Pink Floyd Releases Its First New Song in 28 Years to Help Support Ukraine

“I rang Nick up and said: ‘lis­ten, I want to do this thing for Ukraine. I’d be real­ly hap­py if you played on it and I’d also be real­ly hap­py if you’d agree to us putting it out as Pink Floyd.’ And he was absolute­ly on for that.

In 2015, David Gilmour was sched­uled to play a con­cert in Lon­don with the Ukrain­ian band Boom­Box. As he explained in a recent state­ment, the band’s lead singer Andriy Khlyvnyuk had trou­ble with his visa, leav­ing the rest of the Boom­box to back Gilmour on a ver­sion of “Wish You Were Here.” That song’s sen­ti­ments took on an entire­ly dif­fer­ent kind of urgency last month after Rus­sia invad­ed Ukraine.

“Recent­ly I read that Andriy had left his Amer­i­can tour with Boom­Box, had gone back to Ukraine, and joined up with the Ter­ri­to­r­i­al Defense,” said Gilmour. “Then I saw this incred­i­ble video on Insta­gram, where he stands in a square in Kyiv with this beau­ti­ful gold-domed church and sings in the silence of a city with no traf­fic or back­ground noise because of the war. It was a pow­er­ful moment that made me want to put it to music.”

The song Khlyvnyuk sings is “Oh, the Red Vibur­num in the Mead­ow,” a “1914 protest song,” The Guardian reports, “writ­ten in hon­or of the Sich Rifle­men who fought both in the first world war and the Ukrain­ian war of inde­pen­dence.” Gilmour decid­ed to go fur­ther and use the “big plat­form” of Pink Floyd to release a sin­gle by the band – their first orig­i­nal song in 28 years. He called drum­mer Nick Mason and they record­ed the track in Gilmour’s barn with bassist Guy Pratt and key­boardist Nitin Sawh­ney.

Released as “Hey, Hey, Rise Up” – with Khlyvnyuk’s approval (Gilmour says it took some doing to track him down) – the track’s pro­ceeds will be donat­ed to the Ukraine Human­i­tar­i­an Relief Fund. It’s prob­a­bly safe to say that this is not a Pink Floyd reunion. Gilmour insist­ed the band was done when key­boardist Richard Wright died in 2008. “This is the end,” he told the BBC, and there’s lit­tle rea­son to think he’s gear­ing up for a tour or a new Pink Floyd album now.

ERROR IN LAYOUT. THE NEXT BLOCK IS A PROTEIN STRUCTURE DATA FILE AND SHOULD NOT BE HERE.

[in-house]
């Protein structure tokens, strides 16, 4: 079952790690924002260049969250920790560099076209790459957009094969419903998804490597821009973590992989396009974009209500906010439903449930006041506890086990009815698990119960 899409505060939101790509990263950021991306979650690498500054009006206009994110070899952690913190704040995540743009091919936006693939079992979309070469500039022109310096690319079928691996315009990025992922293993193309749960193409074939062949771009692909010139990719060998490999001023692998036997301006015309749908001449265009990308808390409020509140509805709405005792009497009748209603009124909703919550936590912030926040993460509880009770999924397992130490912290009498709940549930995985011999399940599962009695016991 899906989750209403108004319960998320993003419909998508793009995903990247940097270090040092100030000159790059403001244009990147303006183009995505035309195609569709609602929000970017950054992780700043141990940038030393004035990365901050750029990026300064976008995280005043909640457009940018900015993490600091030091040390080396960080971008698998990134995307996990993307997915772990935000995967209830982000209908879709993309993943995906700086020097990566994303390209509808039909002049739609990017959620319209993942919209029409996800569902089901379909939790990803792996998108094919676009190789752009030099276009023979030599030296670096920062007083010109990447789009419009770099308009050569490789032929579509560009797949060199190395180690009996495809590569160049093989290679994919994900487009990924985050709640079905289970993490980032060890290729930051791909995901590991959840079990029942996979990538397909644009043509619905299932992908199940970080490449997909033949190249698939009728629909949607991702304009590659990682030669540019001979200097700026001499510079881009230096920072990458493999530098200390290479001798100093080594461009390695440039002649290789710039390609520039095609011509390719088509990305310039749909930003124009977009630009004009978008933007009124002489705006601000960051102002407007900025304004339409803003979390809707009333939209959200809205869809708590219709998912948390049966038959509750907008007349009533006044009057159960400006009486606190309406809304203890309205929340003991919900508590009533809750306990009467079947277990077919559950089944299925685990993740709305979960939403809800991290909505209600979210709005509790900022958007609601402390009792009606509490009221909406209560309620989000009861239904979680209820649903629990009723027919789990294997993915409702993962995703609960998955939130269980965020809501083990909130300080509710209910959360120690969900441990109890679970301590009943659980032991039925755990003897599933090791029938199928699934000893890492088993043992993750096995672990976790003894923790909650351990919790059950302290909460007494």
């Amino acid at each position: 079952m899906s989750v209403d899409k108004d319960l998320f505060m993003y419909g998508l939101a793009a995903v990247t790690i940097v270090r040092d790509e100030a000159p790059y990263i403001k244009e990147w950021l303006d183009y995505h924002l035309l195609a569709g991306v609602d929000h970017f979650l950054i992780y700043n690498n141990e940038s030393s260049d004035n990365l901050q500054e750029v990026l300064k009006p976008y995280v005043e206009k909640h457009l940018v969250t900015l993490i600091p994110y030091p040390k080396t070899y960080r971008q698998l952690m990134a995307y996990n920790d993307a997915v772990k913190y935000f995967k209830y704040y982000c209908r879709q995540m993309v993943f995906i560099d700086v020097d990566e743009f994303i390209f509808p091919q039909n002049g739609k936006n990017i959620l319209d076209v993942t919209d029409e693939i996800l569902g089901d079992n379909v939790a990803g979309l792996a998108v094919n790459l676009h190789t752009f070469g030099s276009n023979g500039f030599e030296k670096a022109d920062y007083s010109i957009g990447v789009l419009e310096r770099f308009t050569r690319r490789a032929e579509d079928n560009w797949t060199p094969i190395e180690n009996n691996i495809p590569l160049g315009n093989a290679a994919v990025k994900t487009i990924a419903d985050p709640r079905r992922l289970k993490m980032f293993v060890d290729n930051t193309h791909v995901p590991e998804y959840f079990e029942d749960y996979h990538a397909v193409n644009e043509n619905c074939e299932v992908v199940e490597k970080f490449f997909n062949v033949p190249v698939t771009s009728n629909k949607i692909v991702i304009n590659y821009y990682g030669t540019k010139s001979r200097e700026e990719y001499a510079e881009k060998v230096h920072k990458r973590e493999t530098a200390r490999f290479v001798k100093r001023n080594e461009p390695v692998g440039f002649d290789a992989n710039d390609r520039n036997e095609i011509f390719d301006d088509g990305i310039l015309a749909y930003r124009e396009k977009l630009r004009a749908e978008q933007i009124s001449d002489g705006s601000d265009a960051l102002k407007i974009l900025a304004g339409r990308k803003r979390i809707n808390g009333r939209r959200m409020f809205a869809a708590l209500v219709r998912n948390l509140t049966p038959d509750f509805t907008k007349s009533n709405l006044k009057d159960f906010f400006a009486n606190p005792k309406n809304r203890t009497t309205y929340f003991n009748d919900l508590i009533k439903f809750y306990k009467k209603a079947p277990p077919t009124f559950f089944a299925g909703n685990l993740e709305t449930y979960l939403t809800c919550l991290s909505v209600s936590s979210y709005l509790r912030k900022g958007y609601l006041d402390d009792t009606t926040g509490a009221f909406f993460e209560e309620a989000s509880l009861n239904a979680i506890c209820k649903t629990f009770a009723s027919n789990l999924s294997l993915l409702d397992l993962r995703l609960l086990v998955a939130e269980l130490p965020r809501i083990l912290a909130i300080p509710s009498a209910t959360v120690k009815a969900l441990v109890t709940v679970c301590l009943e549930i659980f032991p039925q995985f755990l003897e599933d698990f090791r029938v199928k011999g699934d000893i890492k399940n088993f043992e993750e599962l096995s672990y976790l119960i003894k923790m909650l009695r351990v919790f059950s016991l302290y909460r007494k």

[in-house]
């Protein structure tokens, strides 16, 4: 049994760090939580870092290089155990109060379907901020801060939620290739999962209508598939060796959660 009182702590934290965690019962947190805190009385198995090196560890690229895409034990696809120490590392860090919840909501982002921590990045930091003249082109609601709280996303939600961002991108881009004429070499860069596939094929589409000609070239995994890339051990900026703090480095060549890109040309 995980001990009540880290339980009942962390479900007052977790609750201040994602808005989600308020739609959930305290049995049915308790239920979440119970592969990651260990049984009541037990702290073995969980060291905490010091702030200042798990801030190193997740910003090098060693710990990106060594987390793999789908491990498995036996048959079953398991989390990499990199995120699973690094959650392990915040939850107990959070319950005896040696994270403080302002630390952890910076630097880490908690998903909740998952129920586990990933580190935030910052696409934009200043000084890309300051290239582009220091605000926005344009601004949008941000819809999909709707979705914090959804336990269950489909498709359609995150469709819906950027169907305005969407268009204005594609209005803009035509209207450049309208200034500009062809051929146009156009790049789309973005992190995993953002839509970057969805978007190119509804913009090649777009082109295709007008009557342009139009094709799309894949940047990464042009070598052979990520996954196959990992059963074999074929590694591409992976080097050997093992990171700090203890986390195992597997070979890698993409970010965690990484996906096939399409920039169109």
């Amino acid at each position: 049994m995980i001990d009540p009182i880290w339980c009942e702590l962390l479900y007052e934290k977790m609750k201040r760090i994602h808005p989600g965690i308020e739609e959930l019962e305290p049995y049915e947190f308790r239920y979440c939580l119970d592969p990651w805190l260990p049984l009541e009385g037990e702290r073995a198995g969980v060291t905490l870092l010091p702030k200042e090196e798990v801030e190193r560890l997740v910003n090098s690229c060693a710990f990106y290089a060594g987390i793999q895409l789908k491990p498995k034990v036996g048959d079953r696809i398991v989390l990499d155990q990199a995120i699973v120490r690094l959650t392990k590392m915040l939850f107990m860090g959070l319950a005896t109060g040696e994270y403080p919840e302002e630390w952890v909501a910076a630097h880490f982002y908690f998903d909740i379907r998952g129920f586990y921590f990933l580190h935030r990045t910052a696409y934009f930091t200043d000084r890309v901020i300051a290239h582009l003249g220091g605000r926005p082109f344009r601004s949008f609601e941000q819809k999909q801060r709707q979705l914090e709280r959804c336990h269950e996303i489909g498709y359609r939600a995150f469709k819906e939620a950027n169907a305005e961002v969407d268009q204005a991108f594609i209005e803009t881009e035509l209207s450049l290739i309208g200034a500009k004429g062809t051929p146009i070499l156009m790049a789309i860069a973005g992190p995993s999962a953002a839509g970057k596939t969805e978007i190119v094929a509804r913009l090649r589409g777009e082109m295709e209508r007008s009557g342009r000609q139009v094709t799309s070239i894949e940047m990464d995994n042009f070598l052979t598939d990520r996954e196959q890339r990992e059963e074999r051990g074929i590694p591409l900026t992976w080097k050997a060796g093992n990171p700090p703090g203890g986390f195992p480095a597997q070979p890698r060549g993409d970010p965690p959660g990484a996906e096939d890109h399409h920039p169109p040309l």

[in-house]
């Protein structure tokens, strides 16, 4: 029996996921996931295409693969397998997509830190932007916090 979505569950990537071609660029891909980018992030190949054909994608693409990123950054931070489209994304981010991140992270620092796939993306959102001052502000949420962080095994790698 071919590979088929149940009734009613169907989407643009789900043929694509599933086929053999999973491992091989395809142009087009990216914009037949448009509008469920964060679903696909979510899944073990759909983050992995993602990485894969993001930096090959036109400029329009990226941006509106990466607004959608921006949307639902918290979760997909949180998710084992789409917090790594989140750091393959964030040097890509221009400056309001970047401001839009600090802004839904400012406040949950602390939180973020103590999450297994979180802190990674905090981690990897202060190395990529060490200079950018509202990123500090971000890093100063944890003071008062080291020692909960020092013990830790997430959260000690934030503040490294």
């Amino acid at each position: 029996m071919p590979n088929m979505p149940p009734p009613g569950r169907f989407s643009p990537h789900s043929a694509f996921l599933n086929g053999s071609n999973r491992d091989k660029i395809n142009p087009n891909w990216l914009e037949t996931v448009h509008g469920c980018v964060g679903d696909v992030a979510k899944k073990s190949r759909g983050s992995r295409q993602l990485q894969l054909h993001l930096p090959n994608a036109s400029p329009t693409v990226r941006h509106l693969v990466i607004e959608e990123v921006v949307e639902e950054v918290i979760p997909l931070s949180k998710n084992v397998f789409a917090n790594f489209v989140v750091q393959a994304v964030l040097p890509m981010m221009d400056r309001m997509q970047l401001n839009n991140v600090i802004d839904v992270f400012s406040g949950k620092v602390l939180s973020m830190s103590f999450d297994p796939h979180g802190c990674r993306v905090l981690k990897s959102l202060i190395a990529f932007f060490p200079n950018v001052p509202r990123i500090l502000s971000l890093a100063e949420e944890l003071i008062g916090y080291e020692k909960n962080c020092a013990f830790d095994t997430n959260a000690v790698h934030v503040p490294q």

Instead, “Hey, Hey, Rise Up” is part of a larg­er protest by Gilmour, who writes of his Ukrain­ian daugh­ter-in-law Jan­i­na, his grand­chil­dren, and his “extend­ed Ukrain­ian fam­i­ly” as a very per­son­al con­nec­tion to the news of the inva­sion. But he also wants to give young Ukraini­ans like Khlyvnyuk – who had no idea the world was watch­ing – a larg­er voice and give voice to the shock and hor­ror felt the world over as civil­ian deaths and atroc­i­ties mount. As he wrote in his state­ment:

We, like so many, have been feel­ing the fury and the frus­tra­tion of this vile act of an inde­pen­dent, peace­ful demo­c­ra­t­ic coun­try being invad­ed and hav­ing its peo­ple mur­dered by one of the world’s major pow­ers… We want to express our sup­port for Ukraine and in that way, show that most of the world thinks that it is total­ly wrong for a super­pow­er to invade the inde­pen­dent demo­c­ra­t­ic coun­try that Ukraine has become.

Gilmour has pulled all his solo records and Pink Floyd’s cat­a­logue post-1987 from stream­ing ser­vices in Rus­sia. As for spec­u­la­tion that Roger Waters blocked the removal of ear­li­er Pink Floyd mate­r­i­al, or con­tro­ver­sies over Waters’ state­ments to Rus­sia Today and oth­er out­lets – “Let’s just say I was dis­ap­point­ed and let’s move on,” says Gilmour.

He’s more inter­est­ed in talk­ing about the war and Khlyvnyuk’s expe­ri­ences. “He said he had the most hell­ish day you could imag­ine,” when Gilmour spoke to him and sent him the song — a day spent “pick­ing up bod­ies of Ukraini­ans, Ukrain­ian chil­dren, help­ing with the clear­ing up. You know, our lit­tle prob­lems become pathet­ic and tiny,” he says, “in the con­text of what you see him doing.”

See the Eng­lish trans­la­tion of the song just below:

In the mead­ow a red vibur­num has bent down low
Our glo­ri­ous Ukraine has been trou­bled so
And we’ll take that red vibur­num and we will raise it up
And we, our glo­ri­ous Ukraine shall, hey—hey, rise up—and rejoice!
And we’ll take that red vibur­num and we will raise it up
And we, our glo­ri­ous Ukraine shall, hey—hey, rise up and rejoice!

Relat­ed Con­tent: 

Pink Floyd’s First Mas­ter­piece: An Audio/Video Explo­ration of the 23-Minute Track, “Echoes” (1971)

Watch the Last, Tran­scen­dent Per­for­mance of “Echoes” by Pink Floyd Key­boardist Richard Wright & David Gilmour (2006)

Watch Pink Floyd Play Live Amidst the Ruins of Pom­peii in 1971 … and David Gilmour Does It Again in 2016

Josh Jones is a writer and musi­cian based in Durham, NC. Fol­low him at @jdmagness

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